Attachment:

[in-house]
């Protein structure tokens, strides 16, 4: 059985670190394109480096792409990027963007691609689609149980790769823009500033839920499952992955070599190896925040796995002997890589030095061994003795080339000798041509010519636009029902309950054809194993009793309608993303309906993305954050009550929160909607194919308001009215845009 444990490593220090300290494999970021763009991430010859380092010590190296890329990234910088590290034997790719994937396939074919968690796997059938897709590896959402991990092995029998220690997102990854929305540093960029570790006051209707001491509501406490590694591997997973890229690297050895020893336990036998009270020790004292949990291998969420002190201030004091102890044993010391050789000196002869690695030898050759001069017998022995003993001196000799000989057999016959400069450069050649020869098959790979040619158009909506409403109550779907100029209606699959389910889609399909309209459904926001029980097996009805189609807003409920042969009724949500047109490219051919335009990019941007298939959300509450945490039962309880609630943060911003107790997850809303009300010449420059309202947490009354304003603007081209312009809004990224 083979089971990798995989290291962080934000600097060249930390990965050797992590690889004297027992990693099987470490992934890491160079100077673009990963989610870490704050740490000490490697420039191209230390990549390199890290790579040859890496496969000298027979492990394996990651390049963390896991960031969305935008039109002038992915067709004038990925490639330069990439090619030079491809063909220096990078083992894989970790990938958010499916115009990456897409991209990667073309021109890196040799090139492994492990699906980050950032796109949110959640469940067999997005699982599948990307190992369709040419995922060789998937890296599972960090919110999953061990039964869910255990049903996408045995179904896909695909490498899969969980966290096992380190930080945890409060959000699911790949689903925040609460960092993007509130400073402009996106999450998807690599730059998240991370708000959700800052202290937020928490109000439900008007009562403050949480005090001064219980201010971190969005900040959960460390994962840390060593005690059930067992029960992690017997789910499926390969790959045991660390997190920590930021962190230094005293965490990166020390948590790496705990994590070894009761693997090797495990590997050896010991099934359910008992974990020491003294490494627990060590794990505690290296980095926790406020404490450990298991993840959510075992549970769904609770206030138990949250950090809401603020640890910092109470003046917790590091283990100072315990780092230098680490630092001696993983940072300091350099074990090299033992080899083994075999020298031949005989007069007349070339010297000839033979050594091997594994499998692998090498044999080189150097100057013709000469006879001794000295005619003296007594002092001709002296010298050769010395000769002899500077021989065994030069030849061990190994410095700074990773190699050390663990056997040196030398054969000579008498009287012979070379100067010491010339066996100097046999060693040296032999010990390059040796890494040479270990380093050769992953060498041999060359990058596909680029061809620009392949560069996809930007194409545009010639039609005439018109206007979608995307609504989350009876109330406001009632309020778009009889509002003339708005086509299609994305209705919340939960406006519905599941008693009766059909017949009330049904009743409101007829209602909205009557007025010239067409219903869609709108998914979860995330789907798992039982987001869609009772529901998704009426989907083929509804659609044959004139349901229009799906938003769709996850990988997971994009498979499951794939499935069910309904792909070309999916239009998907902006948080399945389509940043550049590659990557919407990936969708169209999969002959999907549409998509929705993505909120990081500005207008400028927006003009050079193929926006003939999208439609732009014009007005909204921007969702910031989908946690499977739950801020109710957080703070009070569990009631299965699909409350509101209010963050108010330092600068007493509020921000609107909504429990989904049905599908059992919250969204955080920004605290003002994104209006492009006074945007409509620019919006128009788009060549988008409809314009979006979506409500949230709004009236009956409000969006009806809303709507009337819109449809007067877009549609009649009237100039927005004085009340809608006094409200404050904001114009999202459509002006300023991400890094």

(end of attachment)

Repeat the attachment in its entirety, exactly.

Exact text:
[in-house]
């Protein structure tokens, strides 16, 4: 059985670190394109480096792409990027963007691609689609149980790769823009500033839920499952992955070599190896925040796995002997890589030095061994003795080339000798041509010519636009029902309950054809194993009793309608993303309906993305954050009550929160909607194919308001009215845009 444990490593220090300290494999970021763009991430010859380092010590190296890329990234910088590290034997790719994937396939074919968690796997059938897709590896959402991990092995029998220690997102990854929305540093960029570790006051209707001491509501406490590694591997997973890229690297050895020893336990036998009270020790004292949990291998969420002190201030004091102890044993010391050789000196002869690695030898050759001069017998022995003993001196000799000989057999016959400069450069050649020869098959790979040619158009909506409403109550779907100029209606699959389910889609399909309209459904926001029980097996009805189609807003409920042969009724949500047109490219051919335009990019941007298939959300509450945490039962309880609630943060911003107790997850809303009300010449420059309202947490009354304003603007081209312009809004990224 083979089971990798995989290291962080934000600097060249930390990965050797992590690889004297027992990693099987470490992934890491160079100077673009990963989610870490704050740490000490490697420039191209230390990549390199890290790579040859890496496969000298027979492990394996990651390049963390896991960031969305935008039109002038992915067709004038990925490639330069990439090619030079491809063909220096990078083992894989970790990938958010499916115009990456897409991209990667073309021109890196040799090139492994492990699906980050950032796109949110959640469940067999997005699982599948990307190992369709040419995922060789998937890296599972960090919110999953061990039964869910255990049903996408045995179904896909695909490498899969969980966290096992380190930080945890409060959000699911790949689903925040609460960092993007509130400073402009996106999450998807690599730059998240991370708000959700800052202290937020928490109000439900008007009562403050949480005090001064219980201010971190969005900040959960460390994962840390060593005690059930067992029960992690017997789910499926390969790959045991660390997190920590930021962190230094005293965490990166020390948590790496705990994590070894009761693997090797495990590997050896010991099934359910008992974990020491003294490494627990060590794990505690290296980095926790406020404490450990298991993840959510075992549970769904609770206030138990949250950090809401603020640890910092109470003046917790590091283990100072315990780092230098680490630092001696993983940072300091350099074990090299033992080899083994075999020298031949005989007069007349070339010297000839033979050594091997594994499998692998090498044999080189150097100057013709000469006879001794000295005619003296007594002092001709002296010298050769010395000769002899500077021989065994030069030849061990190994410095700074990773190699050390663990056997040196030398054969000579008498009287012979070379100067010491010339066996100097046999060693040296032999010990390059040796890494040479270990380093050769992953060498041999060359990058596909680029061809620009392949560069996809930007194409545009010639039609005439018109206007979608995307609504989350009876109330406001009632309020778009009889509002003339708005086509299609994305209705919340939960406006519905599941008693009766059909017949009330049904009743409101007829209602909205009557007025010239067409219903869609709108998914979860995330789907798992039982987001869609009772529901998704009426989907083929509804659609044959004139349901229009799906938003769709996850990988997971994009498979499951794939499935069910309904792909070309999916239009998907902006948080399945389509940043550049590659990557919407990936969708169209999969002959999907549409998509929705993505909120990081500005207008400028927006003009050079193929926006003939999208439609732009014009007005909204921007969702910031989908946690499977739950801020109710957080703070009070569990009631299965699909409350509101209010963050108010330092600068007493509020921000609107909504429990989904049905599908059992919250969204955080920004605290003002994104209006492009006074945007409509620019919006128009788009060549988008409809314009979006979506409500949230709004009236009956409000969006009806809303709507009337819109449809007067877009549609009649009237100039927005004085009340809608006094409200404050904001114009999202459509002006300023991400890094």